It’s also important to realize that early symptoms may just be any altered sensation or a “weird feeling” in the limbs which should prompt a FAST evaluation and medical treatment.

These signs and symptoms are for strokes involving the cerebral hemispheres, a right brain stroke leading the left sided weakness and a left brain stroke causing right sided weakness and often impaired speech. But what of strokes affecting the cerebellum or the brainstem even? Cerebellar strokes cause incoordination of the limb on the same side as the stroke. Clumsiness while attempting to reach out and grab and object, a drunken gait, persistent giddiness are some of those features. These are however not as common as cerebral strokes. Brainstem strokes, thankfully are rare. They have various symptoms depending on which of the nerve fibers are affected and largely are the cause of many a sleepless night during neurosurgery training trying to remember the exact components of Claude’s, Bernard’s, Webber’s, Foville’s, Millard-Gubler’s, Wallenberg’s syndromes. Needless to say we shall not deal with them at length here.

What of TIA?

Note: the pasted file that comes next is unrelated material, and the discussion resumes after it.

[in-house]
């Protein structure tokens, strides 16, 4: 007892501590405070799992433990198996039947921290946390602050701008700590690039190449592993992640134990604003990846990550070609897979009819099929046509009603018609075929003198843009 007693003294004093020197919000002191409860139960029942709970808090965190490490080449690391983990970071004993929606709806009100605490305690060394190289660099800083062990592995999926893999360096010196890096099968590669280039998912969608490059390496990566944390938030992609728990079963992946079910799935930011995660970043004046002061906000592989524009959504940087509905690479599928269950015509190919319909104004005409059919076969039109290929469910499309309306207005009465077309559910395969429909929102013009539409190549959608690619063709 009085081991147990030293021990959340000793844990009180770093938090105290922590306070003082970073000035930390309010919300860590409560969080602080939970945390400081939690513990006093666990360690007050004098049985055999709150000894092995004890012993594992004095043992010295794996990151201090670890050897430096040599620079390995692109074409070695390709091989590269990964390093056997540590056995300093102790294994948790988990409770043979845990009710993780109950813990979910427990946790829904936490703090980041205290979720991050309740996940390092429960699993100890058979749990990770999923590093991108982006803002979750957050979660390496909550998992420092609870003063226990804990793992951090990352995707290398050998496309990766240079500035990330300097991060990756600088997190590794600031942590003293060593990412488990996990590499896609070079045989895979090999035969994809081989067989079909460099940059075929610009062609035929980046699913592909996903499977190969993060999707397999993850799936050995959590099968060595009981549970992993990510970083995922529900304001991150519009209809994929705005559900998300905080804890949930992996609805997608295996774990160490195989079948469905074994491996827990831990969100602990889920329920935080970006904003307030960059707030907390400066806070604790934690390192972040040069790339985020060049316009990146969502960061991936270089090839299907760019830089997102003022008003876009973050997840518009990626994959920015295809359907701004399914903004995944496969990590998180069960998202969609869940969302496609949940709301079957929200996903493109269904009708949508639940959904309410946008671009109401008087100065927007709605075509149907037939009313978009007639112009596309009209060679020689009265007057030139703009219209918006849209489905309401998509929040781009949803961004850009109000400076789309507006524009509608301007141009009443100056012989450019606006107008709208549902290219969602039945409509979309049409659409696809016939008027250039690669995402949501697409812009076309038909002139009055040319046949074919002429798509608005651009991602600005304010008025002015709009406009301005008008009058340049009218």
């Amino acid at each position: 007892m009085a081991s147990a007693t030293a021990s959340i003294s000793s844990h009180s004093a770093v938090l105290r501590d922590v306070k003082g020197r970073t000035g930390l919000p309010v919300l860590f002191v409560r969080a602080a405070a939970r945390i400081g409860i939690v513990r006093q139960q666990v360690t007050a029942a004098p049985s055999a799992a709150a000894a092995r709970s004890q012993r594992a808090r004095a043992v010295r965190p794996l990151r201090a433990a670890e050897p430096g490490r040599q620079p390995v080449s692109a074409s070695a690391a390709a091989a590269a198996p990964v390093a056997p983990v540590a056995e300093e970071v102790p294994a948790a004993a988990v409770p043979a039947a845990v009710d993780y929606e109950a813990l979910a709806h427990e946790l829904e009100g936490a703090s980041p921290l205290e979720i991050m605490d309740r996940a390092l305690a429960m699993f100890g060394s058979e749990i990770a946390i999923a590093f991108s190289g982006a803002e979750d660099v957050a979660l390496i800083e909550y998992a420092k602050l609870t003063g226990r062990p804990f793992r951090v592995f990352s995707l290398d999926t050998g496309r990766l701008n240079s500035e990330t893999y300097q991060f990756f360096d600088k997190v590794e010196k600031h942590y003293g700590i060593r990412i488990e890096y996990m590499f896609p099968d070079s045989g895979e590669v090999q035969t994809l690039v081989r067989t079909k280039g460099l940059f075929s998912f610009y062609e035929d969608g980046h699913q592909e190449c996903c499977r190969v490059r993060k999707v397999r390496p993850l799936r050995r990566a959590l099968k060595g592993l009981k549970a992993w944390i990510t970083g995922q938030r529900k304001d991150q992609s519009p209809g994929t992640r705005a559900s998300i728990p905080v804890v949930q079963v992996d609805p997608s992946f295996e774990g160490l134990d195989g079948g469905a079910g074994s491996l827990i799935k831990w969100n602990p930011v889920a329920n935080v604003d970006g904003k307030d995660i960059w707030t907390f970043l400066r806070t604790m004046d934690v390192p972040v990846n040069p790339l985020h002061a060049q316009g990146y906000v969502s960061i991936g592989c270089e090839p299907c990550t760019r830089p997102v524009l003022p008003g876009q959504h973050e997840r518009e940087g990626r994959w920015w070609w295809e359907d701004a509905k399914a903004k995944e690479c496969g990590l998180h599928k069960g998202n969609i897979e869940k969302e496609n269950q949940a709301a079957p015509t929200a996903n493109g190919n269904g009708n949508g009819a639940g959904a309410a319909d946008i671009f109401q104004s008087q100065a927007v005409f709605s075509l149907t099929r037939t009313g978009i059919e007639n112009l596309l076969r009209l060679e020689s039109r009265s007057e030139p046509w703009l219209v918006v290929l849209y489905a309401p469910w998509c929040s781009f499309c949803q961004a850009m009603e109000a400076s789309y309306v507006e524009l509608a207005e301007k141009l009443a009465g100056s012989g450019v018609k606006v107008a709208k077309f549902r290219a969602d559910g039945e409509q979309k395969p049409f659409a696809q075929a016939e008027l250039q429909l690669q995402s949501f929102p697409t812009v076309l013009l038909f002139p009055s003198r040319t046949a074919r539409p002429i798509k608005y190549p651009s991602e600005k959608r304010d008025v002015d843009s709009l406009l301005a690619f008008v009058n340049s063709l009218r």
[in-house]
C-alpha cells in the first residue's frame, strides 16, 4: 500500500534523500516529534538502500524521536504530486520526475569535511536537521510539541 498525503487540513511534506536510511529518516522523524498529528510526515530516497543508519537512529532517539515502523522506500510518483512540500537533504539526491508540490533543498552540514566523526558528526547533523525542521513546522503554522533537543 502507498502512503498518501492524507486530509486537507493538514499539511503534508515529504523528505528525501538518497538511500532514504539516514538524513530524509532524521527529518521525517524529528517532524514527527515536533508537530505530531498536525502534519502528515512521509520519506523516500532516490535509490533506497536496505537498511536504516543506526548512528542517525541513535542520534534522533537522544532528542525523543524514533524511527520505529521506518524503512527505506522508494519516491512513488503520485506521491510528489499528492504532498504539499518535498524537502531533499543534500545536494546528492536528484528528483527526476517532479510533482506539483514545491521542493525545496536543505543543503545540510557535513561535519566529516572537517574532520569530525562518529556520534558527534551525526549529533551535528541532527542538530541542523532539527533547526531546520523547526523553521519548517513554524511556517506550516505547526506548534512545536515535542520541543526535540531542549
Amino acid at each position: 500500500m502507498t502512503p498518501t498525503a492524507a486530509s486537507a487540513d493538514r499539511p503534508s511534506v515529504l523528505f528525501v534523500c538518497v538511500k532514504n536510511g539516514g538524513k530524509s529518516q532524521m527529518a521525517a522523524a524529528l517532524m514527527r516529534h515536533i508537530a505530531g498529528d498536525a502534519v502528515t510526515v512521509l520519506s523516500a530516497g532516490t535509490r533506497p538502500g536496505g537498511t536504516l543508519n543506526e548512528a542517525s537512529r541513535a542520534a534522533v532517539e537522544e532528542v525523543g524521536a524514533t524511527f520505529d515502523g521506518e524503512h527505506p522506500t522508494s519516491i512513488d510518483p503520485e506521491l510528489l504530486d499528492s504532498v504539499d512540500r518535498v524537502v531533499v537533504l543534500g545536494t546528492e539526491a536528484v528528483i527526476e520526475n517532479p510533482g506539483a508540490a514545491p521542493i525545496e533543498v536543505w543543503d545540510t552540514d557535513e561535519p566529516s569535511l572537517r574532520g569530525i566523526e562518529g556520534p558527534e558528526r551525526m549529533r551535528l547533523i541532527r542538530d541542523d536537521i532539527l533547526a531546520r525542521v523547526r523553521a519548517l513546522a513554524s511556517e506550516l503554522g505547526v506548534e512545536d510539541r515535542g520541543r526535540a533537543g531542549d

Sometimes, in very lucky situations, the universe gives us a warning. Transient Ischemic Attacks are strokes in their own right. They involve a block in a small artery to the brain that the body somehow manages to dissolve before it’s too late. TIAs are usually short lived but can take upto 24 hours to fully resolve. They may have the same symptoms as a stroke –  limb weakness on one side of the body, facial asymmetry, loss of vision (amaurosis fugax), speech arrest or difficulty, incoordination, and sometimes seizures.

A TIA is often followed by a stroke. It’s a warning that should not be ignored and evaluation of stroke risk factors and preventive treatment is imperative to reduce the risk of a large/major stroke.

Hemorrhagic Strokes